How to fix the Constitution in a divided Washington

Imagining a constitutional reform that could actually earn cross-partisan support

Joe Biden.
(Image credit: Illustrated | Getty Images, iStock, Wikimedia Commons)

President Trump continues to contest the outcome of the presidential election, albeit with essentially no success and no real prospects for any. But his failure in the courts has not been matched by failure in the only court of public opinion that matters to him: that of his own base. An increasing proportion of both Republican voters and (more alarmingly) Republican officeholders seem to believe (or at least claim) that Biden's victory was not fairly won.

I remain resolutely confident that both the legal wrangling and the political noisemaking will have no impact on the final result, and that Joe Biden will be inaugurated the 46th president on Jan. 20. But it hardly feels like an auspicious time to think about reforming our democracy to make it stabler and more responsive — the subject of this column. As I said before the election, “Constitutional moments come at times of profound and hard-won consensus.” When we can't even seem to agree on whether the sky is blue without first checking whether Donald Trump said it's green, how on earth could we come together to make fundamental changes to our system of government?

But maybe I've got it backwards. Maybe now is just the right time to think big.

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In the weeks and months prior to the election, numerous Democrats called for a suite of constitutional reforms (though Biden wisely never endorsed such plans). Abolishing the Electoral College, adding new states whose senators would tilt Democratic, and expanding the Supreme Court were all presented as justifiable payback for Republican constitutional hardball — but also as necessary fixes to a system that is increasingly minoritarian, and hence lacking basic democratic legitimacy.

Progressives made a powerful case, certainly, against aspects of our system. But their proposed remedies were closely tied to their own partisan interests, which made them captive to their electoral fortunes. Now, it's clear that mobilization begot counter-mobilization, and the majority they believed they had has proven far more equivocal. In a closely divided nation, any systemic reform only has a chance if it offers something to both sides.

So what would it look like if we took a different tack, and imagined a constitutional reform that could actually earn cross-partisan support?

The Electoral College

The founders themselves thought the Electoral College was a ridiculous kludge, and it has long since failed to serve the purposes it was intended for: preventing the election of a populist demagogue. Getting rid of it would instantly improve the democratic legitimacy of our presidential elections, and it could be eliminated without a constitutional amendment by means of the National Popular Vote interstate compact. Surely this is a no-brainer reform.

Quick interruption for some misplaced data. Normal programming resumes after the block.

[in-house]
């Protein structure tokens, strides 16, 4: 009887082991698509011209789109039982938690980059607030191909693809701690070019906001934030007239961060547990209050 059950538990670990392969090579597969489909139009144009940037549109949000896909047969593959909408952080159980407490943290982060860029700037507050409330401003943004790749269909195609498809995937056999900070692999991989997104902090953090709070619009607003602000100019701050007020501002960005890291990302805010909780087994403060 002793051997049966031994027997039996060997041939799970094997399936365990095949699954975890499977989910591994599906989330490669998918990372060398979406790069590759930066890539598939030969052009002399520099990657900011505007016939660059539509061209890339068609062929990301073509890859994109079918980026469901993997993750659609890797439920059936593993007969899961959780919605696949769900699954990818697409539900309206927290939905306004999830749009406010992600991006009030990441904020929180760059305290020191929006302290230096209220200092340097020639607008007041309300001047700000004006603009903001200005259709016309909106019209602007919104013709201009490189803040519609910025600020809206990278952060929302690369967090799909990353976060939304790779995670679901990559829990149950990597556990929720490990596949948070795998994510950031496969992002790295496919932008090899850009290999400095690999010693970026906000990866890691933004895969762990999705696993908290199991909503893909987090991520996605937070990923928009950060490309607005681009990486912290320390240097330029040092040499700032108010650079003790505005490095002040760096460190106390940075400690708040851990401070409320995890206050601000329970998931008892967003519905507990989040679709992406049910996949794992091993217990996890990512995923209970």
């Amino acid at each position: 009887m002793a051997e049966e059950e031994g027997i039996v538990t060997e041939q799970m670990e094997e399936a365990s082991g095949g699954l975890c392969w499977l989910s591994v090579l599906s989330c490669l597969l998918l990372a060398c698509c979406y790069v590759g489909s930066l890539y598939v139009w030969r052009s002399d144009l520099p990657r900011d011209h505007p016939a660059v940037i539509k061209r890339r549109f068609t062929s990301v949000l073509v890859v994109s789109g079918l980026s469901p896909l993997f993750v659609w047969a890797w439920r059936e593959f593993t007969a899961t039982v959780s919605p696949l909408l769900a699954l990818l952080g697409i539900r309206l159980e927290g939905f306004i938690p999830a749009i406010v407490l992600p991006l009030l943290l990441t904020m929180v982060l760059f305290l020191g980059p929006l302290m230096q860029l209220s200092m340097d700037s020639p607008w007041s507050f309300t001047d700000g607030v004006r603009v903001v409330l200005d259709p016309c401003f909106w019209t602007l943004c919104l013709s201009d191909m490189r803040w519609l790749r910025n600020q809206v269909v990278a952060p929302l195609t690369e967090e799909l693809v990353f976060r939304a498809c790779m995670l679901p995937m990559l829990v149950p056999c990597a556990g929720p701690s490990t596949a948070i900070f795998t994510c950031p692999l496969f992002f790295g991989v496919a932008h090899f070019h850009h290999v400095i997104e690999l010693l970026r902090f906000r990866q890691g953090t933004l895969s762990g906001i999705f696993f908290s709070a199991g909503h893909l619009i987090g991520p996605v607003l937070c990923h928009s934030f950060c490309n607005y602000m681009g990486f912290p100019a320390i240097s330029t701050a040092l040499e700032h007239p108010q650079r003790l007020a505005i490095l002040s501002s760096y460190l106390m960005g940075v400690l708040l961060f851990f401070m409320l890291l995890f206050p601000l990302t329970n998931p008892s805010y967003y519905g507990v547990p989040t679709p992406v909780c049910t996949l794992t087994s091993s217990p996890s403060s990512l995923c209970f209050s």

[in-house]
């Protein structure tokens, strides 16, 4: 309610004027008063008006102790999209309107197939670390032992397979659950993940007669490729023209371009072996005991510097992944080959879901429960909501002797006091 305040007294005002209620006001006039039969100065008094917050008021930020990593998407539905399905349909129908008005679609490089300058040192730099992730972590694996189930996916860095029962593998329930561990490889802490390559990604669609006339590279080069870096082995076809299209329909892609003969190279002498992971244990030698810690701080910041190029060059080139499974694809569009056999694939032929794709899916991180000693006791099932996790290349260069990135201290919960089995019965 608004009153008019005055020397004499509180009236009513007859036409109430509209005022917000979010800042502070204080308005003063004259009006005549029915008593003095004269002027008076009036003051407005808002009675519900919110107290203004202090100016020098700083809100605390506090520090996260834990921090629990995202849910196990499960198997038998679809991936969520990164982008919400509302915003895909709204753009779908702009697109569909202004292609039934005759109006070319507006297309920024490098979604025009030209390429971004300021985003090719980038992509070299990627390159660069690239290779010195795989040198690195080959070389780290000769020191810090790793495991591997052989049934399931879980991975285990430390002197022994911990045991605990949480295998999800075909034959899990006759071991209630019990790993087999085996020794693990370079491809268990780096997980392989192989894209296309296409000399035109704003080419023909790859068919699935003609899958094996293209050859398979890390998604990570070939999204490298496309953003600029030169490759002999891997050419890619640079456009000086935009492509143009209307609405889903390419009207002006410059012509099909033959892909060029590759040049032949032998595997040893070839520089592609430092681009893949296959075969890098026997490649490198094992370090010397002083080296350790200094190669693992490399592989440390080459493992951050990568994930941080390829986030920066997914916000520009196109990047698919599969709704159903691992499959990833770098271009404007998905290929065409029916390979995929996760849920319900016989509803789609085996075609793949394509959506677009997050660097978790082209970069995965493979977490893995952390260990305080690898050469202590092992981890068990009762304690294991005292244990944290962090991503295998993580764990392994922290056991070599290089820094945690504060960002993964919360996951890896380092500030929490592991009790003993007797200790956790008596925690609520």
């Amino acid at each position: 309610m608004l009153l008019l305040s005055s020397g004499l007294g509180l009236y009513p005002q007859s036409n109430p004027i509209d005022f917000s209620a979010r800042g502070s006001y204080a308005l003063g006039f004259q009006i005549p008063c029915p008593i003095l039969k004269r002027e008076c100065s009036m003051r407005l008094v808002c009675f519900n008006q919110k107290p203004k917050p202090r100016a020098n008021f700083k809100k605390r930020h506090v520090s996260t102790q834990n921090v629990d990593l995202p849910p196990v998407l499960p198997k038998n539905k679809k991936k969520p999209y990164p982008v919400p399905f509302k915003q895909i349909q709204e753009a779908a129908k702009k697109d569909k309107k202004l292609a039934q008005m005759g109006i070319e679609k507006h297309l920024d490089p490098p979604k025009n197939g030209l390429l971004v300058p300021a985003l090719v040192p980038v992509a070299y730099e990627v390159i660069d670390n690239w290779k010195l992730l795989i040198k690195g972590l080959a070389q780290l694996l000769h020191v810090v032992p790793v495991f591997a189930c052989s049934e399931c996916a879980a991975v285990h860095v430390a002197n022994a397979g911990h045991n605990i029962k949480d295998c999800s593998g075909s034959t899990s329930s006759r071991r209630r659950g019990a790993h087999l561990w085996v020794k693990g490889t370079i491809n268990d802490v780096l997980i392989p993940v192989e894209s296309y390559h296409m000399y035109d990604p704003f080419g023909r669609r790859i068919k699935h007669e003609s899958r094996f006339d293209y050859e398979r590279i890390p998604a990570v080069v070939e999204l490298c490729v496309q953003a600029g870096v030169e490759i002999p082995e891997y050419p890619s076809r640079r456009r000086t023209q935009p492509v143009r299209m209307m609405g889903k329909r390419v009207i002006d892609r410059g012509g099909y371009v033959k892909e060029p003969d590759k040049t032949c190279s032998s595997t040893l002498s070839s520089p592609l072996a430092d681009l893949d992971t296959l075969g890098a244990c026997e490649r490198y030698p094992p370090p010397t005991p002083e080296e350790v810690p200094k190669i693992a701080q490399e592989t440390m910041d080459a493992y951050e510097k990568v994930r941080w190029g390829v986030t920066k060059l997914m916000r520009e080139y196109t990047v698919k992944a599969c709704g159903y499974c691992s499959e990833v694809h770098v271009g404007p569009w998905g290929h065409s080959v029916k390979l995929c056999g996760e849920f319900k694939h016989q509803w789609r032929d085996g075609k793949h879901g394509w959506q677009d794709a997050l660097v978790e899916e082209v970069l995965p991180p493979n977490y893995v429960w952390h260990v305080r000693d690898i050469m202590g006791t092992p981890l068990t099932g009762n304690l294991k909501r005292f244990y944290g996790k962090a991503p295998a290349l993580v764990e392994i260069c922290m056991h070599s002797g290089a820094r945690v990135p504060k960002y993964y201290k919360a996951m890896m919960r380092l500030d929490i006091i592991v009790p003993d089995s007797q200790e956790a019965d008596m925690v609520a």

But while the Electoral College hasn't reliably benefitted one party through history, today it clearly benefits Republicans, who will therefore fight the NPV tooth and nail. Meanwhile, getting rid of it through the NPV might actually make our Constitution less stable, and maybe even less democratic, than it is right now.

For one thing, the NPV would award the presidency to the plurality winner. That sounds fairer than a system that sometimes delivers minority rule, as ours has — but what if there were four major candidates each earning less than 25 percent of the vote, as in the first round of the 2017 French presidential election? Without a runoff (which the NPV cannot provide for without amending the Constitution), such an election could yield truly perverse and dangerous results — and would be unlikely to be viewed as legitimate.

But plebiscitary elections for president are also risky in and of themselves. As the only officeholder elected by the whole people directly, the president would have every reason to claim more legitimacy than the legislature, and to press that point in any conflict between the branches. For those of us already worried about our hypertrophied presidency, this is not a pleasant prospect. The track record of presidential systems in avoiding constitutional crisis is poor in part because of this very dynamic.

What, then, if instead of eliminating the Electoral College, we reformed it in precisely the opposite direction — following Maine and Nebraska and dividing each state's electoral votes by congressional district?

One immediate result would be to lower the temperature on allegations of fraud of the kind that are being bandied about right now. It's implausible enough to believe that either party could rig the vote in a key state given the safeguards in place today; engineering fraud across multiple competitive congressional districts would be simply impossible. If such a reform were combined with the elimination of the gerrymander — as it would have to be — elections for both the presidency and for Congress would be highly competitive, including in states that are currently dominated by a single party, and winning the presidency would continue to require broad geographic support. Finally, tying the Electoral College to congressional districts would prevent the president from claiming priority over the legislature; both would have been elected by the same electorate. As such, a mid-term rebuke would more plainly represent a vote of no confidence, and would embolden the legislature accordingly, providing a greater check on presidential presumption in inter-branch conflict.

The decisive advantage such a reform would have in our current circumstances, however, is that it would not obviously advantage either party. In the short term, I suspect it would advantage Democrats, since gerrymandering has significantly padded the Republican position in much of the Midwest and South. But over a slightly longer horizon I'm less sure. Democrats failed to make the headway they wanted in Texas or Florida in this election, but they are far closer than Republicans are in California. A far-sighted Republican leadership would take that into account when deciding whether they'd rather live in a world where the playing field is more level, but fluid, or one where it tilts decidedly against them.

The Senate